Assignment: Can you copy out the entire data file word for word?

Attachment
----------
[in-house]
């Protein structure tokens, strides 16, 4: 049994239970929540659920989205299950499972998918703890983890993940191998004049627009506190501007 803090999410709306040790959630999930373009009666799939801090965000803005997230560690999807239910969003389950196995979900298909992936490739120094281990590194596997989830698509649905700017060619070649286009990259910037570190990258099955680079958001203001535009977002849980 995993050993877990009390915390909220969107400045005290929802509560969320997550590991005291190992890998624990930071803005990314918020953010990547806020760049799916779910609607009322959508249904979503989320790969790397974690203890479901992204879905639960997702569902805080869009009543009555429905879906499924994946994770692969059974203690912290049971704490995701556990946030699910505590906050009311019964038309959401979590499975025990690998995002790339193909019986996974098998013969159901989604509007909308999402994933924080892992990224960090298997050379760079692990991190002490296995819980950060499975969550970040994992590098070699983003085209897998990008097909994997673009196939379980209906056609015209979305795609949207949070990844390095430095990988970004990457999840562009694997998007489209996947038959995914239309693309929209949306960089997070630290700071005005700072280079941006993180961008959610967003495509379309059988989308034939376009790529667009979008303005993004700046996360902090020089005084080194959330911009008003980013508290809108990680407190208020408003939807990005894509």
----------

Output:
[in-house]
């Protein structure tokens, strides 16, 4: 049994239970929540659920989205299950499972998918703890983890993940191998004049627009506190501007 803090999410709306040790959630999930373009009666799939801090965000803005997230560690999807239910969003389950196995979900298909992936490739120094281990590194596997989830698509649905700017060619070649286009990259910037570190990258099955680079958001203001535009977002849980 995993050993877990009390915390909220969107400045005290929802509560969320997550590991005291190992890998624990930071803005990314918020953010990547806020760049799916779910609607009322959508249904979503989320790969790397974690203890479901992204879905639960997702569902805080869009009543009555429905879906499924994946994770692969059974203690912290049971704490995701556990946030699910505590906050009311019964038309959401979590499975025990690998995002790339193909019986996974098998013969159901989604509007909308999402994933924080892992990224960090298997050379760079692990991190002490296995819980950060499975969550970040994992590098070699983003085209897998990008097909994997673009196939379980209906056609015209979305795609949207949070990844390095430095990988970004990457999840562009694997998007489209996947038959995914239309693309929209949306960089997070630290700071005005700072280079941006993180961008959610967003495509379309059988989308034939376009790529667009979008303005993004700046996360902090020089005084080194959330911009008003980013508290809108990680407190208020408003939807990005894509």